We rode our brooms back as far as 1913 to share original Halloween art with you.
Bobbing for Apples by J.C. Leyendecker
Before there were Rockwell covers, there was the great J.C. Leyendecker (a mentor to Rockwell). Leyendecker dressed up these adorable tykes for a neighborhood Halloween party in 1913—apple bobbing and all. This cuteness is quite the contrast with his Halloween cover ten years later (below).
Witches Night Out by J.C. Leyendecker
A creepy witch on a chilly, windy night – and a full harvest moon to illuminate her. Looking at her creepy face (sorry, lady), it is a little difficult to remember that this is the same artist famous for that rakishly handsome, chiseled-featured Arrow Shirt man and the slinky, elegant ladies and gentlemen in the 1920s Kuppenheimer clothing advertisements.
Halloween Fiddler by Norman Rockwell
A rarely seen Norman Rockwell cover from 1921 shows a fiddler at a Halloween get-together. It must be a lively tune, judging by the way he’s keeping time with a high-stepping foot. Rockwell did 36 covers for the Post’s sister publication, The Country Gentleman.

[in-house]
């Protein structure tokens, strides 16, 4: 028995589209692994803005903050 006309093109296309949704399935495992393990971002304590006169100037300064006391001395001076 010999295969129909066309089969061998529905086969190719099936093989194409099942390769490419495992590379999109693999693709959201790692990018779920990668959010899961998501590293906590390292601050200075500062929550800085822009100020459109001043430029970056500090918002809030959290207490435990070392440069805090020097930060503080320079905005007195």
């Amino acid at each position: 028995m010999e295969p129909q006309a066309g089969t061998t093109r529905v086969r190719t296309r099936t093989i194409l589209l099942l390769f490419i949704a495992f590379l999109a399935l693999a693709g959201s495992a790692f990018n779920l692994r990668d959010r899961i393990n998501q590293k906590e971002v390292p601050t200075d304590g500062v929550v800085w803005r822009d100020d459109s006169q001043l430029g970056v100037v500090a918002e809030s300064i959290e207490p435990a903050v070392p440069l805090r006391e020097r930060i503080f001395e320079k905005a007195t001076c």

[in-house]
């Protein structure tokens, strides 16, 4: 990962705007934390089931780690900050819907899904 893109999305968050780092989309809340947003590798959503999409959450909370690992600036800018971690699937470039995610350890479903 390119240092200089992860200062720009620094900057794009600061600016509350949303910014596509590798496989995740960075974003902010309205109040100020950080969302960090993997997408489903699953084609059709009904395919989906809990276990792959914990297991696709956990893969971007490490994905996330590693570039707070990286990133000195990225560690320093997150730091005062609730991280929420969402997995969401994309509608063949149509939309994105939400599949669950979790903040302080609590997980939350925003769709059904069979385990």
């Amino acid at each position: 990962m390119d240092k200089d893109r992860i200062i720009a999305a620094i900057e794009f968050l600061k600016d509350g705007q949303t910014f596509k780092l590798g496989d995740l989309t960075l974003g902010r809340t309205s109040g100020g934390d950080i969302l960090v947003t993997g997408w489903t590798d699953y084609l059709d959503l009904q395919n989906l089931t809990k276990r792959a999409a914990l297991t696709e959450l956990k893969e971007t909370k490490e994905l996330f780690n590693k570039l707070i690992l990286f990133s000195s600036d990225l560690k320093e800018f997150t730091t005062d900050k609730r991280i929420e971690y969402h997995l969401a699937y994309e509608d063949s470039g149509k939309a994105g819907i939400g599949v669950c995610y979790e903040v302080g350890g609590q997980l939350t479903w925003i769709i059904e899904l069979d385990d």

Lighting the Pumpkin by Eugene Iverd
This charming cover is from 1934. These kids are ready, dressed in their Halloween best and lighting a giant jack-o’-lantern. Artist Eugene Iverd did many of our best covers of children – see Artist Eugene Iverd’s World of Children, here.
Halloween, 1926 by Edgar Franklin Wittmack
This well-dressed young man is regretting going to that Halloween party – there is something very scary out there! This creepy cover is from 1926.
Witch’s Mask by Charles Kaiser
In this 1942 cover by artist Charles Kaiser, a little girl is frightened by the view of this witch’s mask through the window – which begs the question: was the witch winking before?
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nice to see these covers-it tells us that despite technology some things are still the same.